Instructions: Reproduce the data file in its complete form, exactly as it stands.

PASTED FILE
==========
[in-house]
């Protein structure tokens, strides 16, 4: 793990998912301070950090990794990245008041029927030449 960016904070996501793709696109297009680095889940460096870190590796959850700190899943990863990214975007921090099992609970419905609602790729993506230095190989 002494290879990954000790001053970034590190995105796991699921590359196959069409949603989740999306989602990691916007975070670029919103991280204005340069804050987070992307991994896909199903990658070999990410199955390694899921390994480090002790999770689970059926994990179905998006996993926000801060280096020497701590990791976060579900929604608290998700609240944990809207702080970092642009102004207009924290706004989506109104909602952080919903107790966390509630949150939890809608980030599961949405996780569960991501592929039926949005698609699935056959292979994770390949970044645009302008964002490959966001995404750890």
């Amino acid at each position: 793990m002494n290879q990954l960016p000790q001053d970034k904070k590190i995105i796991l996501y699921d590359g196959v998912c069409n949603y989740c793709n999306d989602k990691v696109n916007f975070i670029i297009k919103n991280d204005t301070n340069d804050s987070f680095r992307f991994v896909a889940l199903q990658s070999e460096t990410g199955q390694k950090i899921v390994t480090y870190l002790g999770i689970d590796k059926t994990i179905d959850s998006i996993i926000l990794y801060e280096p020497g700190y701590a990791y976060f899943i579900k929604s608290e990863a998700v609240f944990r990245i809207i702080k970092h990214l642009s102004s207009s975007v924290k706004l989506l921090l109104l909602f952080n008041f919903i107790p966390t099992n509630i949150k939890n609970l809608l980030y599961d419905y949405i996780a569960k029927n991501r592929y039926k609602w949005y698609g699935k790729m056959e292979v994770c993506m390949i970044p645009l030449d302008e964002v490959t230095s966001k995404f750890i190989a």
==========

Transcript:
[in-house]
């Protein structure tokens, strides 16, 4: 793990998912301070950090990794990245008041029927030449 960016904070996501793709696109297009680095889940460096870190590796959850700190899943990863990214975007921090099992609970419905609602790729993506230095190989 002494290879990954000790001053970034590190995105796991699921590359196959069409949603989740999306989602990691916007975070670029919103991280204005340069804050987070992307991994896909199903990658070999990410199955390694899921390994480090002790999770689970059926994990179905998006996993926000801060280096020497701590990791976060579900929604608290998700609240944990809207702080970092642009102004207009924290706004989506109104909602952080919903107790966390509630949150939890809608980030599961949405996780569960991501592929039926949005698609699935056959292979994770390949970044645009302008964002490959966001995404750890």
């Amino acid at each position: 793990m002494n290879q990954l960016p000790q001053d970034k904070k590190i995105i796991l996501y699921d590359g196959v998912c069409n949603y989740c793709n999306d989602k990691v696109n916007f975070i670029i297009k919103n991280d204005t301070n340069d804050s987070f680095r992307f991994v896909a889940l199903q990658s070999e460096t990410g199955q390694k950090i899921v390994t480090y870190l002790g999770i689970d590796k059926t994990i179905d959850s998006i996993i926000l990794y801060e280096p020497g700190y701590a990791y976060f899943i579900k929604s608290e990863a998700v609240f944990r990245i809207i702080k970092h990214l642009s102004s207009s975007v924290k706004l989506l921090l109104l909602f952080n008041f919903i107790p966390t099992n509630i949150k939890n609970l809608l980030y599961d419905y949405i996780a569960k029927n991501r592929y039926k609602w949005y698609g699935k790729m056959e292979v994770c993506m390949i970044p645009l030449d302008e964002v490959t230095s966001k995404f750890i190989a």